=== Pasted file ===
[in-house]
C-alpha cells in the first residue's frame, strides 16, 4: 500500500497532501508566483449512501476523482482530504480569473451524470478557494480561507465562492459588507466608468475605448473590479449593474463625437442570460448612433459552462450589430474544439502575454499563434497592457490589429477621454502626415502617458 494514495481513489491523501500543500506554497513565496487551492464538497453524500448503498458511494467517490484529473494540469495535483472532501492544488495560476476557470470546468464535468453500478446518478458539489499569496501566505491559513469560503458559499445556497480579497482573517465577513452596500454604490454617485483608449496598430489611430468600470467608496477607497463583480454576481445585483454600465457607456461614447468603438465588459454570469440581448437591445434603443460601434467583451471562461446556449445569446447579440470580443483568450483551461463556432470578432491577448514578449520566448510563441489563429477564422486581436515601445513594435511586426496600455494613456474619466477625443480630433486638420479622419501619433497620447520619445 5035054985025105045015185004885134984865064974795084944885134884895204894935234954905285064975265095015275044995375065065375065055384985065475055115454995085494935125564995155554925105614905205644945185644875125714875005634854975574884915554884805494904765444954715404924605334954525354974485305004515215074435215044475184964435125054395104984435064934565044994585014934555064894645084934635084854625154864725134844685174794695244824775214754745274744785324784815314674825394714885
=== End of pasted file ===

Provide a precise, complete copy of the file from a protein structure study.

[in-house]
C-alpha cells in the first residue's frame, strides 16, 4: 500500500497532501508566483449512501476523482482530504480569473451524470478557494480561507465562492459588507466608468475605448473590479449593474463625437442570460448612433459552462450589430474544439502575454499563434497592457490589429477621454502626415502617458 494514495481513489491523501500543500506554497513565496487551492464538497453524500448503498458511494467517490484529473494540469495535483472532501492544488495560476476557470470546468464535468453500478446518478458539489499569496501566505491559513469560503458559499445556497480579497482573517465577513452596500454604490454617485483608449496598430489611430468600470467608496477607497463583480454576481445585483454600465457607456461614447468603438465588459454570469440581448437591445434603443460601434467583451471562461446556449445569446447579440470580443483568450483551461463556432470578432491577448514578449520566448510563441489563429477564422486581436515601445513594435511586426496600455494613456474619466477625443480630433486638420479622419501619433497620447520619445 5035054985025105045015185004885134984865064974795084944885134884895204894935234954905285064975265095015275044995375065065375065055384985065475055115454995085494935125564995155554925105614905205644945185644875125714875005634854975574884915554884805494904765444954715404924605334954525354974485305004515215074435215044475184964435125054395104984435064934565044994585014934555064894645084934635084854625154864725134844685174794695244824775214754745274744785324784815314674825394714885